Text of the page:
Historical Sci-fi

Open Eye Figure Theatre provides a stage for the newly reborn genre of steampunk.

Griffin Fillipitch

 

What: “Steampunk Delusions”

 

When: April 27- May 12

Where: Open Eye Figure Theatre

Cost: $12-16

Odd subgenres seem to pop up almost daily. But it’s generally in music where fans swear by a goofy title for something the general public is at best vaguely aware of. Literary subgenres rarely seem to galvanize enough excitement to be considered a movement and come to the attention of any more than a few writers and readers.

So it may be that steampunk — a genre of fiction in which steam power technology is fused with sci-fi, fantasy and historical fiction — owes its recent resurgence in popular culture to the fact that, despite its literary origins of Jules Verne (“20,000 Leagues Under the Sea“) and H.G. Wells (“The Time Machine”), it is not limited to the page. Steampunk has inspired an entire aesthetic that informs the film, clothing and Tumblr background of anyone that considers themselves a steampunk fan.

Hardcover Theater and English Scrimshaw Theatrical Novelties have joined forces to present two steampunk tales on stage in “Steampunk Delusions,” which begins at the Open Eye Figure Theatre on April 27.

The show is a double feature including two adaptations of classic steampunk stories. Steve Schroer, producing artistic director of Hardcover Theater, adapted and directed the first installment, “The Diamond Lens.”

“This project is born from the ashes of a show we were going to do at the Southern Theater last summer. They had major financial problems and sort of collapsed and then reopened with a different set up,” Schroer said.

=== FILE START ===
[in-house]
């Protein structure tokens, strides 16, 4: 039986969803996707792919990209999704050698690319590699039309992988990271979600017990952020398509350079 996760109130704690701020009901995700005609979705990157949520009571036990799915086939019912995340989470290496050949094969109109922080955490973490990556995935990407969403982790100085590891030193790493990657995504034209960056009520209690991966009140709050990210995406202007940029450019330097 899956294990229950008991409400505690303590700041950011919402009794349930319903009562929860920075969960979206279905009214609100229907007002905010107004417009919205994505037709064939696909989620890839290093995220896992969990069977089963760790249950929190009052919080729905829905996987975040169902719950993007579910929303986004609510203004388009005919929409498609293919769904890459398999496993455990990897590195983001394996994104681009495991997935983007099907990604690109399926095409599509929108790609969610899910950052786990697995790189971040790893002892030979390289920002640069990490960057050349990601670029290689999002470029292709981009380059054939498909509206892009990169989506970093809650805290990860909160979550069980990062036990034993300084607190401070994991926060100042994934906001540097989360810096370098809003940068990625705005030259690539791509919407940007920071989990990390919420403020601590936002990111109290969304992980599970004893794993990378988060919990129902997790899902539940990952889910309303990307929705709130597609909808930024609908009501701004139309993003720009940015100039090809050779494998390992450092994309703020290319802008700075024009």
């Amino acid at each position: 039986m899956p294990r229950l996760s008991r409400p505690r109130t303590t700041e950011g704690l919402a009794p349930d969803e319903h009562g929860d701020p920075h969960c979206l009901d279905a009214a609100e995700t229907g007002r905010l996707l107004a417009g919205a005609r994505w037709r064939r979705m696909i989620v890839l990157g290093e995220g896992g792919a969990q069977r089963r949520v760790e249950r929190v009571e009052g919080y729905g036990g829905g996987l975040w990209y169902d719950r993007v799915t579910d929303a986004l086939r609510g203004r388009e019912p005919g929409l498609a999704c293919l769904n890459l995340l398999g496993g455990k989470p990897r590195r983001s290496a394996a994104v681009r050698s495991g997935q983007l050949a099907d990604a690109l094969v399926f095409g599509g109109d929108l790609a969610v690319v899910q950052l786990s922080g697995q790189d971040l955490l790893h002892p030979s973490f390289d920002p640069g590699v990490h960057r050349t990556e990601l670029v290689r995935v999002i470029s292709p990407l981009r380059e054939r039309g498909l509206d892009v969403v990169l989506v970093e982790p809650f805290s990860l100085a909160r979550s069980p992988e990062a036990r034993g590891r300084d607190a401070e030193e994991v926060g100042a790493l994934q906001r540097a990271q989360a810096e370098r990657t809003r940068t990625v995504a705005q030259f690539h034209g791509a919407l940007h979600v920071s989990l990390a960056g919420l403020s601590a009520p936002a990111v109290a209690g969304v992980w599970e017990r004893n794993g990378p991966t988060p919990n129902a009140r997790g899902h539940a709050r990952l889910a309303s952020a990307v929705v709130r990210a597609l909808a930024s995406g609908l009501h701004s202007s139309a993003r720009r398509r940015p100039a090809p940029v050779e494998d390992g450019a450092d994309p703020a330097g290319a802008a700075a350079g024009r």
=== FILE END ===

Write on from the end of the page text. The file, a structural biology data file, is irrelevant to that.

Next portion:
That performance would have been called “Steampunk Dreams” and was designed for the much larger Southern Theatre space. When the venue changed, Schroer had to revamp the show to fit the smaller Open Eye Figure Theatre. This meant changing his adaptation from “20,000 Leagues Under the Sea” to another, lesser known short story.

Steampunk is generally a genre fixated on the technology that exists within the story. The pieces selected for adaptation in “Steampunk Delusions” are no different. Schroer’s play is about a man who strives to invent the world’s most powerful telescope. “To Mars with Tesla,” adapted by Joseph Scrimshaw and Adrienne English, finds inventor Nikola Tesla making his way to Mars and facing off against his nemesis Thomas Edison. Staging such technically absurd situations sounds like a challenge, but it did not concern Schroer.

“I don’t do things literally. If you were going to represent things literally, you’d have a hard time putting lots of things on stage,” Schroer said. “We find other ways. We use mime, language and a bunch of tricks that help the audience see in their mind things we aren’t even putting on stage.”

Additionally, choosing the steampunk theme immediately helped inform a lot of things about the show, on stage and off.

“Steampunk kind of gives you an automatic visual style, which is nice,” Schroer said. “And for some reason, steampunk is really hot lately. I knew a bunch of people were interested in it these days. It’s a very big thing in the geeky world. In the world of people who are into fantasy, sci-fi and gaming and stuff like that.”

Built-in audiences of this nature are part of why Schroer started Hardcover Theater after moving to the Twin Cities from Chicago. They exclusively adapt novels and stories for the stage.

“The hardest thing about doing your own shows is getting people to come see them,” Schroer said. “When you base them on stories or things that are already established, the idea is that some of the work will be done for you. People will be interested already.”

Whether or not hardcore steampunk fans will make it out to “Steampunk Delusions” remains to be seen, but they have proved themselves to be nothing if not devoted and faithful to their genre.